Although he died a suicide in abject poverty, Van Gogh’s painting of iris blossoms sold a century later for $101 million. A Jackson Pollock work, consisting only of thousands of tiny splashes of paint he dripped onto a piece of fiberboard, was purchased a decade ago for nearly $152 million. A Picasso painting of a nude woman with green skin and contorted face went for a mere $95 million.
Could any of my long-ago student art work ever have commanded such prices? I’ll never know, because it all went up in smoke. Here’s my sad story. On graduation day in June 1951 from the Philadelphia Museum College of Art (now the University of the Arts), I received many congratulatory cards from family and friends.
Among the messages that day was also a telegram from the U.S. Navy. It ordered me to report for active duty the following week, along with all other members of my Naval Reserve Carrier Air Group. The Korean War had already been raging for a year, and now it was our turn to serve.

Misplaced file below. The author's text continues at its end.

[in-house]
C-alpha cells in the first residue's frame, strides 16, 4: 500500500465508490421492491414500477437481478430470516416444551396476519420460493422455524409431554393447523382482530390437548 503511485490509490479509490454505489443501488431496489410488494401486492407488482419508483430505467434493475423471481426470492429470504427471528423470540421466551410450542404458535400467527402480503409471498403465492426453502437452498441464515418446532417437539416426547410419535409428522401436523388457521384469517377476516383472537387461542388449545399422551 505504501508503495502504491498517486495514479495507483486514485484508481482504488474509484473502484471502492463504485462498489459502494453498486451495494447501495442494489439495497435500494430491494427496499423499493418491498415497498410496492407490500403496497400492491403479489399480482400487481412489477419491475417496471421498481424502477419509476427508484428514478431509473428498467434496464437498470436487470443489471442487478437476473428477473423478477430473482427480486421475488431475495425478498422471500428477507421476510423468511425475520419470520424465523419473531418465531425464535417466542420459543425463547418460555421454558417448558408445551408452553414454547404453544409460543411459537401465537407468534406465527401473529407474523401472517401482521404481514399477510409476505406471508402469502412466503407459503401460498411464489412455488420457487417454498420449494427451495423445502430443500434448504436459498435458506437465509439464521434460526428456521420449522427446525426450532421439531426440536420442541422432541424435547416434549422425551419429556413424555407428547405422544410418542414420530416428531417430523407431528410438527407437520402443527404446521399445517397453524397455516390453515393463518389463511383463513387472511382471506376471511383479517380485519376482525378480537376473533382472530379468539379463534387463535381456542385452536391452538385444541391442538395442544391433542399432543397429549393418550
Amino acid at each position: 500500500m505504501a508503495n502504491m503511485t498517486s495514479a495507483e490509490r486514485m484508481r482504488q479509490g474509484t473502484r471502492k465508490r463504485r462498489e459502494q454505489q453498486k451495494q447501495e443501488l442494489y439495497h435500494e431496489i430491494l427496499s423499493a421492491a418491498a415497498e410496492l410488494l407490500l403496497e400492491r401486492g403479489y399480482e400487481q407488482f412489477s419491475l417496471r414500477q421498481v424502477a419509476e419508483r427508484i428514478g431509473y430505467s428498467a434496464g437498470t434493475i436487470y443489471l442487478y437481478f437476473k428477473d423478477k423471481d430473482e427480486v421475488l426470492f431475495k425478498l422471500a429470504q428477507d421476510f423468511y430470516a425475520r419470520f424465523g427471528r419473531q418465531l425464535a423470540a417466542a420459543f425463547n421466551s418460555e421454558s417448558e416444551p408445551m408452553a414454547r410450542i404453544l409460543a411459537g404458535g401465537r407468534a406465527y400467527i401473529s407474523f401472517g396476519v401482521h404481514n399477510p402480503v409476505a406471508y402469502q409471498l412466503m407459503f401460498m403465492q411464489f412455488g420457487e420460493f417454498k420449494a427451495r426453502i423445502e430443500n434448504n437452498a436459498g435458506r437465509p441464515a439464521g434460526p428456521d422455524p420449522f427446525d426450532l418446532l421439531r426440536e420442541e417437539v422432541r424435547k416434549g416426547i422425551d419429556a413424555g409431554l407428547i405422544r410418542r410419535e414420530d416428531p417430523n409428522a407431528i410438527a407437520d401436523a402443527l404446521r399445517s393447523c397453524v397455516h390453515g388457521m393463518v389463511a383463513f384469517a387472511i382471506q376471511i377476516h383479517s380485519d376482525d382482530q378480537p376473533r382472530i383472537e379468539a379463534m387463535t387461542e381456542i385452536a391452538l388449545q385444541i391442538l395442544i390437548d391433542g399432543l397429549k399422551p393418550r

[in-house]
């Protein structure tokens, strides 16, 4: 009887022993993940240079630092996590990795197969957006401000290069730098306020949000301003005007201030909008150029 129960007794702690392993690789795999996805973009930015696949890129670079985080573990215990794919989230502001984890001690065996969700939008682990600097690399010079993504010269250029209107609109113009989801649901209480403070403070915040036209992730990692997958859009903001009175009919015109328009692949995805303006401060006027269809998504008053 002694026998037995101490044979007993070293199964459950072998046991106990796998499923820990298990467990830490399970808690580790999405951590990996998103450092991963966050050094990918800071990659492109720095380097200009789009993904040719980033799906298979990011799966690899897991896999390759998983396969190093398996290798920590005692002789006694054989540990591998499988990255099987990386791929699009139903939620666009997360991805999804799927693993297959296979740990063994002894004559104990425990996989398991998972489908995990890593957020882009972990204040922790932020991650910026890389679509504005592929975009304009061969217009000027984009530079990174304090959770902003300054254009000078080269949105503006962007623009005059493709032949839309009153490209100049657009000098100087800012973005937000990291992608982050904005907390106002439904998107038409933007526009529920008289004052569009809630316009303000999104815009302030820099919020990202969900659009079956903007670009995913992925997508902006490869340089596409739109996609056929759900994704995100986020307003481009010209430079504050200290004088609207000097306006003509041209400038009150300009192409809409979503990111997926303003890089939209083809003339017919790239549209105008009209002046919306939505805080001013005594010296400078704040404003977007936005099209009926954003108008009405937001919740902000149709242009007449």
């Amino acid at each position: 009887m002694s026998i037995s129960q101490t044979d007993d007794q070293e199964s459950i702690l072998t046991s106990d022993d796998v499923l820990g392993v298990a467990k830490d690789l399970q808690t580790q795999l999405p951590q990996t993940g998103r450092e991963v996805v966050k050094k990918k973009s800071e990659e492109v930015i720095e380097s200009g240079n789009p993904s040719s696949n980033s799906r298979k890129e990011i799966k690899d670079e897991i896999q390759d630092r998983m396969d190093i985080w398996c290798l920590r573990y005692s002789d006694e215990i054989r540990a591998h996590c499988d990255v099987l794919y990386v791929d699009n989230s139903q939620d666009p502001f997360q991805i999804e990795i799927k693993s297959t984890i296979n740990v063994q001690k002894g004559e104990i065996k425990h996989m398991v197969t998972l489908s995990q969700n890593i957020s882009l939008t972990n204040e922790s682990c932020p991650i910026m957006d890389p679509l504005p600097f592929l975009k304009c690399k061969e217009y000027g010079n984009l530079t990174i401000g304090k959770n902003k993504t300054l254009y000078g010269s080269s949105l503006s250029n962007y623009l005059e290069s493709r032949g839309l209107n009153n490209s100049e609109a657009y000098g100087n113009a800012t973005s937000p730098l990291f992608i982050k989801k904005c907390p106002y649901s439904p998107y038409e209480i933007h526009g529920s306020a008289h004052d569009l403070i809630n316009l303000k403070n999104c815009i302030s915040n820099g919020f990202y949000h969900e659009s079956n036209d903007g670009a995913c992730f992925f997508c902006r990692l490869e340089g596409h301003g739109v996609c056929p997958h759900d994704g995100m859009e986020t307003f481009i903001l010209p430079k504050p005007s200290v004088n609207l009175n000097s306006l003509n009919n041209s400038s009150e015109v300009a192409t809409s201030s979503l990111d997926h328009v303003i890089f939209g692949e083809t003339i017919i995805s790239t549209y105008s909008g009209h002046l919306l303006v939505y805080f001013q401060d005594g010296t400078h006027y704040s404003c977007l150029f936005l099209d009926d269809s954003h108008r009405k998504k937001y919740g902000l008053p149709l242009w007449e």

At home I had several hundred pieces of art created during my four college years. Most were charcoal and pastel drawings of live models. Some included clothed men and women, while others were of nude figures.
During student years, I studied for exams and did academic assignments in my family home basement. I displayed several dozen examples of my artwork on the walls, while the rest were stored in portfolios.
When I returned from the two-year tour of Navy duty, I went into the basement to check on my art. It was all gone and the walls were bare. When I asked my mother where the art had been stored, she replied she had put it in the furnace. She burned everything because she didn’t want to be embarrassed by the naked pictures when the gas man came to read the meter.
After all these years, I can only lament: what would have happened to today’s billion-dollar art market if the mothers of Picasso, Van Gogh and Pollock had torched all of their sons’ embarrassing work?